Disclaimer: This information was correct at the time of publication; however, new guidance from government agencies may be issued at any time, causing some or all of this information to change. Please visit our COVID-19 Business Strategy Hub for the latest news and ensure you are subscribed here to receive email alerts as they are released. We are working diligently to provide the most current information as it becomes available under our COVID-19 Actionable Insights For Businesses Series.


When the Coronavirus Aid, Relief, and Economic Security (CARES) Act was enacted on March 27, 2020, there was significant confusion regarding whether to include compensation of partners in the partnership Paycheck Protection Program (PPP) loan filing. The actual CARES Act statute indicated that partners would not be included in their partnership filings and would need to apply separately to receive PPP funding. After much feedback, and after the original partnership application date of April 3, 2020, and partner / self-employed application date of April 10, 2020, the Small Business Administration (SBA) issued guidance on April 14, 2020, allowing partner compensation up to $100,000 to be included in their partnership PPP loan applications. That guidance worked well for partnerships that had either not yet applied for their PPP loans or were able to amend their applications with their banks. However, many partnerships had already applied and received PPP funding, and their original PPP loan application did not include partner compensation. Since a borrower could only apply once for the PPP loan, those partnerships were left with no remedy.

Last night, May 13, 2020, the SBA issued additional guidance through an Interim Final Rule allowing banks to make an additional PPP loan disbursement to partnerships that did not include partner compensation in their original PPP loan application. The guidance stated that your lender may electronically submit a request through SBA’s E-Tran Servicing site to increase the PPP loan amount to include appropriate partner compensation, even if the loan has been fully disbursed, provided that the lender’s first SBA Form 1502 Report to the SBA on the PPP loan has not been submitted. Please note again, that after your lender has submitted the initial SBA Form 1502 Report on the PPP loan, or after the date the first SBA Form 1502 was required to be submitted to SBA, the loan cannot be increased.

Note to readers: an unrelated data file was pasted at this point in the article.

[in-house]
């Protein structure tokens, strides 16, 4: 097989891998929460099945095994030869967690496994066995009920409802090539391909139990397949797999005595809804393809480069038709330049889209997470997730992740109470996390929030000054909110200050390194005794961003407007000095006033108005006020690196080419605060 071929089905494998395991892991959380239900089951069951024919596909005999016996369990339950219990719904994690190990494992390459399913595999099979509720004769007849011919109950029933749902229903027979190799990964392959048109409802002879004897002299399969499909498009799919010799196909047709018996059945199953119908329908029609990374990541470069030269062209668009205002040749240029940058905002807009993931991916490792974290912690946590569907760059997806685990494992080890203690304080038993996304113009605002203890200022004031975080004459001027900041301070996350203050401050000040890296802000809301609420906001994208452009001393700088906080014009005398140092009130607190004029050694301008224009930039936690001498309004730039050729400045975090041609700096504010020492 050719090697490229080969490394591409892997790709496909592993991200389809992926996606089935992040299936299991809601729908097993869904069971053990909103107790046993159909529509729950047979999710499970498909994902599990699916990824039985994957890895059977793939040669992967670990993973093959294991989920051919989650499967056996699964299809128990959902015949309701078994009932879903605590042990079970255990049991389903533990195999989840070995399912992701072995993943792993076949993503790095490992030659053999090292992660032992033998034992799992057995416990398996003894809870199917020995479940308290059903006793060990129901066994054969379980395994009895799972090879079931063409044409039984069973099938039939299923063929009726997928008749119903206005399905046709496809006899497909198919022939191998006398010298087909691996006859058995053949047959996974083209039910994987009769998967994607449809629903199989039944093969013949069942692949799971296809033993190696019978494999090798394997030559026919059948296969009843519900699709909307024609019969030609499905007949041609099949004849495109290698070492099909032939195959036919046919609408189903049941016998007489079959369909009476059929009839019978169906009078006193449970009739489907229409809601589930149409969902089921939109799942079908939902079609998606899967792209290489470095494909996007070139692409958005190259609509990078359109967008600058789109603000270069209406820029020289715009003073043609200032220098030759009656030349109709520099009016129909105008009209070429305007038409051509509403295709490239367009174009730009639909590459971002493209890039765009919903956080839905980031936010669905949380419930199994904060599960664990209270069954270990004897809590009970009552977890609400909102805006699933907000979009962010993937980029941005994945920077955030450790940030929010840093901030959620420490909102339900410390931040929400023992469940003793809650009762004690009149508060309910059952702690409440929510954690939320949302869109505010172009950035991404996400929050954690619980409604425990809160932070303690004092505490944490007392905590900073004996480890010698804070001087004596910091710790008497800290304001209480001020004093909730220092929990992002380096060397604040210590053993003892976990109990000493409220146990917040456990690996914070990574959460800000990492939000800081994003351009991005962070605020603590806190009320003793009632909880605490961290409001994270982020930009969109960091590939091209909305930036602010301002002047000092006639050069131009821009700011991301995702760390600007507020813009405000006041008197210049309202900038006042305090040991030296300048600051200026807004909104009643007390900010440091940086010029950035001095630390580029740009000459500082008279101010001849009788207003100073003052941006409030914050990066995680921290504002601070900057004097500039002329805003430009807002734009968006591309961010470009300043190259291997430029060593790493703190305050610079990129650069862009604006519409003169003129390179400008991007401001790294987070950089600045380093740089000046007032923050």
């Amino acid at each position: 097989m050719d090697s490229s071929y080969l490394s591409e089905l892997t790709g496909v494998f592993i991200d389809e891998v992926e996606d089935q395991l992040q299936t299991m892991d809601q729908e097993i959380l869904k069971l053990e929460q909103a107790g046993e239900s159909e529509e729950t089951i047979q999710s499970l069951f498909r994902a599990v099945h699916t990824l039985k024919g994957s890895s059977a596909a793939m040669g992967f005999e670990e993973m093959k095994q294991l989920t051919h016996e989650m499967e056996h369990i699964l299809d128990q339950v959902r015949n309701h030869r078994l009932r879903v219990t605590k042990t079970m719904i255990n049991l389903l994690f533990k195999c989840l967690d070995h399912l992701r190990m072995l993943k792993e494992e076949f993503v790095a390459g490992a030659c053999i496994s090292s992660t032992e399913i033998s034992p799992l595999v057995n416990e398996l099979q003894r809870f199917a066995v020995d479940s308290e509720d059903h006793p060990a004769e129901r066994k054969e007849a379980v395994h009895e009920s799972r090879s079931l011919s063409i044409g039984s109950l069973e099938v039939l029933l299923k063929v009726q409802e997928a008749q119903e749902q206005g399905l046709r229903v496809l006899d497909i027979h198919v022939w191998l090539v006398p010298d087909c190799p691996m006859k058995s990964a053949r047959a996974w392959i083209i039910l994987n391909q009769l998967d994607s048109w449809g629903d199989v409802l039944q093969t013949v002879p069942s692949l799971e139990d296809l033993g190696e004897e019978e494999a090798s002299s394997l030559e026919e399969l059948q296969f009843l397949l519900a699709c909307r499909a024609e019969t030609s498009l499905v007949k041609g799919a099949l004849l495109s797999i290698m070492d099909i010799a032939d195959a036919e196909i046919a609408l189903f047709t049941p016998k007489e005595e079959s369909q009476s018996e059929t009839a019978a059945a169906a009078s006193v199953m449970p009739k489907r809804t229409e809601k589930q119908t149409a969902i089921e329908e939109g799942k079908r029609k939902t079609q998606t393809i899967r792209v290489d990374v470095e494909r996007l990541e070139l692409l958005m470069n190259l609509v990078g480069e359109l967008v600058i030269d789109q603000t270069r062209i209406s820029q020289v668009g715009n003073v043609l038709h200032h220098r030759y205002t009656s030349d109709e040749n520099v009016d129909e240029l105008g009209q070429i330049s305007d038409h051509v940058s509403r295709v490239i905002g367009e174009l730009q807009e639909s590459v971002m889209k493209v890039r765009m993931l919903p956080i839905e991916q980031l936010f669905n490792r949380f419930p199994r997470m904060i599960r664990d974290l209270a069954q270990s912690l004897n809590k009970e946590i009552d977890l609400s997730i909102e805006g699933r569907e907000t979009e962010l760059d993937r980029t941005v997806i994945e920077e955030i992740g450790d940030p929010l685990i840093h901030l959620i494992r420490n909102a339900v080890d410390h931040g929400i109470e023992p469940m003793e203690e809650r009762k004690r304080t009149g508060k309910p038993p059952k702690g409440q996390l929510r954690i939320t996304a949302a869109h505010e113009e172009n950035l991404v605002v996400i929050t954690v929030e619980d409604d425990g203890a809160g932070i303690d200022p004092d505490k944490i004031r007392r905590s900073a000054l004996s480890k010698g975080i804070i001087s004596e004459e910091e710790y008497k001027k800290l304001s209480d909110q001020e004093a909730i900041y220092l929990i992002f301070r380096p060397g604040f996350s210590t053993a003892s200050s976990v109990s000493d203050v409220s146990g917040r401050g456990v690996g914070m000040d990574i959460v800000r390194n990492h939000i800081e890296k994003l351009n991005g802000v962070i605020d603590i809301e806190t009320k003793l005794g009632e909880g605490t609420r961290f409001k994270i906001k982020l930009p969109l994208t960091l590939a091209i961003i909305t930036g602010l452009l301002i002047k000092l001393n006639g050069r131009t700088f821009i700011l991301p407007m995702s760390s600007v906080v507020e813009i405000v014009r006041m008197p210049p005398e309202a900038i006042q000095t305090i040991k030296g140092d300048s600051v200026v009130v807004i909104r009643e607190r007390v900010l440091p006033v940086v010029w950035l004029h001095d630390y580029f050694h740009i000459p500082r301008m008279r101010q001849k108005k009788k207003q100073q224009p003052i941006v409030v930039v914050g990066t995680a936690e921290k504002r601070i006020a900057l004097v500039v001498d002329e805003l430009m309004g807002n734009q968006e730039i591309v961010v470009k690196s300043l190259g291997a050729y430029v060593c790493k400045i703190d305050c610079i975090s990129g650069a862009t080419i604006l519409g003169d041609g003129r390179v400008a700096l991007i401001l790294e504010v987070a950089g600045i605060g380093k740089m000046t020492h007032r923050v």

From the SBA guidance, it seems that your lender may have until May 22, 2020, to file the SBA Form 1502. Therefore, if you are a partnership that received PPP loan funding but did not include partner compensation, you should immediately contact your banker and request additional PPP loan funding for the originally excluded partner compensation.

If you need advice on how to proceed with PPP loan applications and calculations for partnerships, our team is available to help. To learn more, visit the COVID-19 Business Services section of our website or contact us. Also, be sure to subscribe here to get our news and alerts as they are released as we are committed to keeping you updated on how to navigate financial challenges associated with the COVID-19 pandemic.

contact an expert»


moore-colson-cpas-advisors-atlanta-georgia-managing-partner

 

Bert Mills, CPA, is the Managing Partner at Moore Colson. In his role, Bert sets the vision and mission of the Firm and works closely with the Firm’s leadership to drive and implement strategies. 

 

Moore Colson CPAs and Advisors Chris Arnone Audit Practice Leader

Chris Arnone, CPA, is a Partner and Business Assurance Practice Leader at Moore Colson. Chris has over 20 years of experience providing audit, accounting and consulting services for companies in the transportation, manufacturing, distribution, staffing, private equity and venture capital industries.

 

Andy Starnes, CPA, is a Partner and Tax Services Practice Leader Moore Colson. Andy’s specialties include corporate tax compliance and planning, business consulting and multi-generational planning with a focus on the construction, professional services and staffing industries.

 

Steven Murphy, CPA, is a Partner in Moore Colson’s Tax Services Practice. He is the Practice Leader for the Transportation Industry and also serves as the Tax Practice Leader for the Retail Industry. Steven has over 20 years of experience leading tax engagements and implementing tax strategies.

 

Facebooktwitterredditpinterestlinkedinmail

0 Comments

Contact Us

How did you hear about us?

This site is protected by reCAPTCHA and the Google Privacy Policy and Terms of Service apply.